Wild elephant breaks tusk from horseplay
A wild Asian elephant living in a village in the city of Pu'er in southwest China's Yunnan Province was found to have broken off a portion of its tusk.
Blood stains can be seen on the broken portion of the tusk from a wild elephant living in a village in the city of Pu'er in southwest China's Yunnan Province on Tuesday, March 26, 2019. The elephant broke its only tusk while playing with another wild elephant. [Photo: IC]
Yang Zhongping, a local Asian elephant inspector in Nanbanghe Village, Liushun Township, in the Simao District of the city, spotted bloodstains in a cornfield, on the road and in the grass on Tuesday.
"The elephant comes to eat corn almost every evening. When I patrolled the cornfield around 7 a.m., I smelled blood and found a pond contaminated by blood."
Yang then reported the situation to the local government. After 10 hours of searching, elephant inspectors found a piece of tusk in the grass and sent it to the natural resources public security bureau in the district.
Local policemen inspecting the broken tusk from a wild elephant living in a village in the city of Pu'er in Yunnan Province on Tuesday, March 26, 2019. [Photo: IC]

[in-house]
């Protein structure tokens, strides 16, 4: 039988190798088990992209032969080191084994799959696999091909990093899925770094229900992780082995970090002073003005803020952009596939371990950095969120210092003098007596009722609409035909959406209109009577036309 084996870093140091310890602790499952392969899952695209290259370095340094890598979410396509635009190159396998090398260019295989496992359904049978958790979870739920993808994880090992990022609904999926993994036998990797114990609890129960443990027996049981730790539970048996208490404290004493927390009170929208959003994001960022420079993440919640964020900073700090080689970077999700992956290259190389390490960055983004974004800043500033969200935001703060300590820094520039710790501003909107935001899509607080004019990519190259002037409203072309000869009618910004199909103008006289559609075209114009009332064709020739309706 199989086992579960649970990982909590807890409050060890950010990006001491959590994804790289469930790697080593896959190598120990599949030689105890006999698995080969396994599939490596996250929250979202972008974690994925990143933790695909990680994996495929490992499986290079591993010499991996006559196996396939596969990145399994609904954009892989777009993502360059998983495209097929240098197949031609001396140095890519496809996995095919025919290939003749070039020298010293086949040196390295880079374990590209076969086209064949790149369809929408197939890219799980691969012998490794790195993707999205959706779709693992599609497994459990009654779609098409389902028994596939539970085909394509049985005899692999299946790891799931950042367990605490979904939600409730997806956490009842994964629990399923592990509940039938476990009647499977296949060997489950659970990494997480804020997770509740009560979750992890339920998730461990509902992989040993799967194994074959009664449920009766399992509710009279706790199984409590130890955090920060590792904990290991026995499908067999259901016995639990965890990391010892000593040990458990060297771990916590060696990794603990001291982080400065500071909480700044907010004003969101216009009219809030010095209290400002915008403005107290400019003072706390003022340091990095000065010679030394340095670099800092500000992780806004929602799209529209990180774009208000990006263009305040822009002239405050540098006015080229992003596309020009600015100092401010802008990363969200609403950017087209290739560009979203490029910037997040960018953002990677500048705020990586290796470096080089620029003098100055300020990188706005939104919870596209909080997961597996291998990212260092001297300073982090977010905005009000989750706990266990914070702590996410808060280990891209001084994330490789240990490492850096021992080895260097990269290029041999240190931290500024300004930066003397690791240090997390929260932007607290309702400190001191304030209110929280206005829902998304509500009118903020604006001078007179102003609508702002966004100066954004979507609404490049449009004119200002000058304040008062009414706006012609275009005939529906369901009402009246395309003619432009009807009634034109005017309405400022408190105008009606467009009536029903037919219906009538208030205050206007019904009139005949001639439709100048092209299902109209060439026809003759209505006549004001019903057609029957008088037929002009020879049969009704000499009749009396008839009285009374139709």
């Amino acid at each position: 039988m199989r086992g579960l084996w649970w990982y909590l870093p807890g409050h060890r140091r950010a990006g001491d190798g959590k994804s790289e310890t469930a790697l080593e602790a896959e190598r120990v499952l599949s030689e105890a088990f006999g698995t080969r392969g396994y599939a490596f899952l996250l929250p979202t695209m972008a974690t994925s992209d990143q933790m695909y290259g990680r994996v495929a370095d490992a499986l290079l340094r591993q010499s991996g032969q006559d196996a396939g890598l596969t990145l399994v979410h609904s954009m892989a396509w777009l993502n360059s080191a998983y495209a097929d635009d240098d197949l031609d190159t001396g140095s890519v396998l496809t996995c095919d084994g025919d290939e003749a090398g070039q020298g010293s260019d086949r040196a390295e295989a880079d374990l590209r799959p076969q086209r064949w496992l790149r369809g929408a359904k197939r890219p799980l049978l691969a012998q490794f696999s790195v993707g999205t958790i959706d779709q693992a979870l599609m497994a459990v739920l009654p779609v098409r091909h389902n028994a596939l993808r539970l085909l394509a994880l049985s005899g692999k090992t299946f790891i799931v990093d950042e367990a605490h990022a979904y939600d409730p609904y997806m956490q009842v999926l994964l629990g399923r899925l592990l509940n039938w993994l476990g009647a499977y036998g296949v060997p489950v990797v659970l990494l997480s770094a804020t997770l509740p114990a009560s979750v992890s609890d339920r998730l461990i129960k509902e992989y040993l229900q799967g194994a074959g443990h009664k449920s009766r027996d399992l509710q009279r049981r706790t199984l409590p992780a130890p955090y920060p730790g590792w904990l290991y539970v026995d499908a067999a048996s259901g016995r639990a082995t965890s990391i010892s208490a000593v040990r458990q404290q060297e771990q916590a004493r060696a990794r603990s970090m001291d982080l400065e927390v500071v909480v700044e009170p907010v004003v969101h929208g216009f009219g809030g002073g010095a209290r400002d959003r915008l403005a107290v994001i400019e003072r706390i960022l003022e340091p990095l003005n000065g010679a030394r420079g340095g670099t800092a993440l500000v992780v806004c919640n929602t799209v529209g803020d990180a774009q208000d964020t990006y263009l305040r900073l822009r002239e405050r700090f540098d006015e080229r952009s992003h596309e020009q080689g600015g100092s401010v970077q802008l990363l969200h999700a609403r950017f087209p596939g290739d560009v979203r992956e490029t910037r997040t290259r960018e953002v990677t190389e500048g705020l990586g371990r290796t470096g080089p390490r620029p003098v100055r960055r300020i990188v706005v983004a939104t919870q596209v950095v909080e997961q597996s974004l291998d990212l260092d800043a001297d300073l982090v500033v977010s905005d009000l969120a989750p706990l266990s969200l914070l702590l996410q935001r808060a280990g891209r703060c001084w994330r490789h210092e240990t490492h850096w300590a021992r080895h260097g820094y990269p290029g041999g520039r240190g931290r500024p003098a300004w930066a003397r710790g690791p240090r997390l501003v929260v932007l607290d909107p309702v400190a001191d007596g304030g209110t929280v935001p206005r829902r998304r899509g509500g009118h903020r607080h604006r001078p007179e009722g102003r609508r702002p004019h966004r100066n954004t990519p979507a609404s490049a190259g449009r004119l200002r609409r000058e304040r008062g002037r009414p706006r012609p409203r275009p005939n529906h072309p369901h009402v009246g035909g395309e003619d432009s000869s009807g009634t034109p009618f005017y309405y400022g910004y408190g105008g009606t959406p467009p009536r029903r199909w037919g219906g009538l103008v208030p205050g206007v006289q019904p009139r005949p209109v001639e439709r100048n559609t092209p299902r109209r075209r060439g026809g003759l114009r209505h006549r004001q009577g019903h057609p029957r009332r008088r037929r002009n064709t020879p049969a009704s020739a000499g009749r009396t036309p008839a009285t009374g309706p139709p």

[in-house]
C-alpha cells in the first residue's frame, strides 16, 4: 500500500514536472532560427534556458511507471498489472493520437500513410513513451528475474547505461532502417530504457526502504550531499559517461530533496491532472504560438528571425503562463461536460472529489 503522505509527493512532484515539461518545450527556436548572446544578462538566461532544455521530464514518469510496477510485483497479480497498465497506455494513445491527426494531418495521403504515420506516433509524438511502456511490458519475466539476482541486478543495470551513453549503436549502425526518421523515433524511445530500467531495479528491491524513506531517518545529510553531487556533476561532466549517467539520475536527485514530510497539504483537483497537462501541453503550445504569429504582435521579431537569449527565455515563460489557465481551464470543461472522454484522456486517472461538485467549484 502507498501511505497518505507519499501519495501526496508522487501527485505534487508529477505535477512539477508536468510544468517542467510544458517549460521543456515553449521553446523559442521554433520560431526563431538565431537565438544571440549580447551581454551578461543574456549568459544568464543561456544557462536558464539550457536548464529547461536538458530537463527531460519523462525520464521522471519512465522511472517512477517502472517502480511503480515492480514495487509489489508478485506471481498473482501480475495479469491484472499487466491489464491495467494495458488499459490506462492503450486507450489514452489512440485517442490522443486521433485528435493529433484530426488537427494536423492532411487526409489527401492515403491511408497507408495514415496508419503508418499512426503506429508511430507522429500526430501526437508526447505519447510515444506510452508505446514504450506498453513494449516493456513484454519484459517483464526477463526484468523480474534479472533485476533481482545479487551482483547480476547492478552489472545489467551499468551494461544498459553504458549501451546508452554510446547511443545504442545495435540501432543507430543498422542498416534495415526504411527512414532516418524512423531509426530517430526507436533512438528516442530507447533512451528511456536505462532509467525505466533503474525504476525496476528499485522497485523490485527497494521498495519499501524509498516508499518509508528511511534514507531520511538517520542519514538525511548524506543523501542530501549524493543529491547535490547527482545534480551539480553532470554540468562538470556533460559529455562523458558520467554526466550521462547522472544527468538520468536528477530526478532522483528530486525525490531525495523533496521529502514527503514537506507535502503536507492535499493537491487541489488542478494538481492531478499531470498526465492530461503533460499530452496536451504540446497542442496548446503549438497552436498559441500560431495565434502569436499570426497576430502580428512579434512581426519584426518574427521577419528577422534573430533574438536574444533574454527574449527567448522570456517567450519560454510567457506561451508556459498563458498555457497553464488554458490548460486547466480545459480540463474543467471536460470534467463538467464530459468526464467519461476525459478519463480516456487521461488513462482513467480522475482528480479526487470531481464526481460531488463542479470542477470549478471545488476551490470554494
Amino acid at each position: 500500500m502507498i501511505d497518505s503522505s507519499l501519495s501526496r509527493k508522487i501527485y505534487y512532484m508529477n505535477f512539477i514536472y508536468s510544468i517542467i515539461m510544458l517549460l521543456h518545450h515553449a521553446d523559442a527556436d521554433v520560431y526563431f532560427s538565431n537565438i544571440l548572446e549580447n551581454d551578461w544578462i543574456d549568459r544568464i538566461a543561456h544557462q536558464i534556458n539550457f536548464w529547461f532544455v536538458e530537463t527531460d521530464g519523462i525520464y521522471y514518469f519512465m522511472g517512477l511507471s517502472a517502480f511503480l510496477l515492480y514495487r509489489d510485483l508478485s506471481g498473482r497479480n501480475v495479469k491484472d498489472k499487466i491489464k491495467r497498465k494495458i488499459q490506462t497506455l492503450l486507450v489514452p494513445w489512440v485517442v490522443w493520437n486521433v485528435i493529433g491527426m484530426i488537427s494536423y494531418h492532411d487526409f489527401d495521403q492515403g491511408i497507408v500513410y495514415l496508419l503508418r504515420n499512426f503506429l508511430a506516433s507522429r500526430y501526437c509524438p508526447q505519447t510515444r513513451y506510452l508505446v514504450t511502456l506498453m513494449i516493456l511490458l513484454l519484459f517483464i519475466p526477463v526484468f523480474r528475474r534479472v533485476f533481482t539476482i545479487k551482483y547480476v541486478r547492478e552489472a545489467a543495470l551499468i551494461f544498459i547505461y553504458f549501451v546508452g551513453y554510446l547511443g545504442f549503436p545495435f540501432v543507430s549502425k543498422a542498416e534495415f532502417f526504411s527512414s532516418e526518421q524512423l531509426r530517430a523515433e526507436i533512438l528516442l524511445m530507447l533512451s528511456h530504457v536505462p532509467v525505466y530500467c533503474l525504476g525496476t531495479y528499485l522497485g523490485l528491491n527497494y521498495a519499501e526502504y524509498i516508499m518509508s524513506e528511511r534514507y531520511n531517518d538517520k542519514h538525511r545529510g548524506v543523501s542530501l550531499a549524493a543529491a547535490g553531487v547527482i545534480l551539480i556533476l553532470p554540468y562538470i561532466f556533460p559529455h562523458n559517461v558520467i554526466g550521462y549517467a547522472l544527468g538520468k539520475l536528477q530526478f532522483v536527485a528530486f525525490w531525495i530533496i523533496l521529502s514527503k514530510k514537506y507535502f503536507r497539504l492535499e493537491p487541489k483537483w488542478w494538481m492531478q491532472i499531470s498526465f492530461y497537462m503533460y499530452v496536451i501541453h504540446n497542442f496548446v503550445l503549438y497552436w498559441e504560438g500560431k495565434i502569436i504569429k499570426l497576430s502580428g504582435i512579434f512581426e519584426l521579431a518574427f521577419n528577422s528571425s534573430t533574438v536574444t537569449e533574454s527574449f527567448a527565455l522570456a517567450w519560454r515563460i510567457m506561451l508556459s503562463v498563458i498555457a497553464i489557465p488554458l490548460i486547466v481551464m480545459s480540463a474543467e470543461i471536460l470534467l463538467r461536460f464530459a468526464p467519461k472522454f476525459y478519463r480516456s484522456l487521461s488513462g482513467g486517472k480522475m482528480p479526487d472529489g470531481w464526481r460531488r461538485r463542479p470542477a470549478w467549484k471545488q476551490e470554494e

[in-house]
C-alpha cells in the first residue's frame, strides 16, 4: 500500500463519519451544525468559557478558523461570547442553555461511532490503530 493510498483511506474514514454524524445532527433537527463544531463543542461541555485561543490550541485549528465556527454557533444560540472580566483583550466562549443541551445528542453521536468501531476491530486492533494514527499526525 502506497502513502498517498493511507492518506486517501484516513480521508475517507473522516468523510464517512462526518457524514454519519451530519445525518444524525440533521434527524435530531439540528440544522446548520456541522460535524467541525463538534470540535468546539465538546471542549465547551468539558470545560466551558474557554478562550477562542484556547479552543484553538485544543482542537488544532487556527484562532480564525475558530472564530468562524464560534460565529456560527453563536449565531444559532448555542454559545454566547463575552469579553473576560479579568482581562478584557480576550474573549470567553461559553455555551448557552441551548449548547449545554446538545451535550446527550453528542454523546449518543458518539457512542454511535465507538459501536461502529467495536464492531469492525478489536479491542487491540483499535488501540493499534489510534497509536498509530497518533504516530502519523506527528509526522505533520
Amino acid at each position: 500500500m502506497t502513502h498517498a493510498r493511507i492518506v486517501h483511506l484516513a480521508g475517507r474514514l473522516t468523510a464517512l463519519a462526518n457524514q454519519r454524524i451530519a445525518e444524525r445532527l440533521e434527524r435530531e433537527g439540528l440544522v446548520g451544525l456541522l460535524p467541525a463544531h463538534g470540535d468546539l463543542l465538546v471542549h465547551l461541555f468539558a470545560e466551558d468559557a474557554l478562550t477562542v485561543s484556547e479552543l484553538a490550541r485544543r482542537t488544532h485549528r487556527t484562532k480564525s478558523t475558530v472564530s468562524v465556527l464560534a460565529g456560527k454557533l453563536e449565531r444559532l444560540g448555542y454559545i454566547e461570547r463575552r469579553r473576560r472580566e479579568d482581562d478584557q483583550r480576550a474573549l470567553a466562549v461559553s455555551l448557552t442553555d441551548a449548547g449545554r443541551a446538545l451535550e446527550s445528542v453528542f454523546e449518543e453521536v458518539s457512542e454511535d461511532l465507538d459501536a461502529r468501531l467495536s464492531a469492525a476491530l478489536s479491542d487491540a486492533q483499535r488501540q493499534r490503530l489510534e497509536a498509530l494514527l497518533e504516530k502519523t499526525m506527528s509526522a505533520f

The tusk measures 70 cm-long and weighs 2.9 kg. Initial investigation shows that it broke off as a result of two Asian elephants playing fighting, said Li Li, an official with the bureau.
The elephant that lost the piece of tusk was identified as an adult Asian elephant that has lived in the township for years.
The elephant is known to play with another wild elephant that also lives in the area. The night before the tusk was found, villagers heard the elephants making strange noises.
This undated photo shows two wild elephants playing together in Yunnan Province. [FIle Photo: VCG]
"The physical condition of the two elephants is stable so far," Li said.
The local government has strengthened supervision over the elephant to learn what may have caused the tusk to break.
In China, wild Asian elephants mainly live in three prefectures and cities in Yunnan, with Xishuangbanna being home to the biggest population.
The species is under Class A protection in China and is listed as endangered on the International Union for Conservation of Nature (IUCN) Red List of Threatened Species.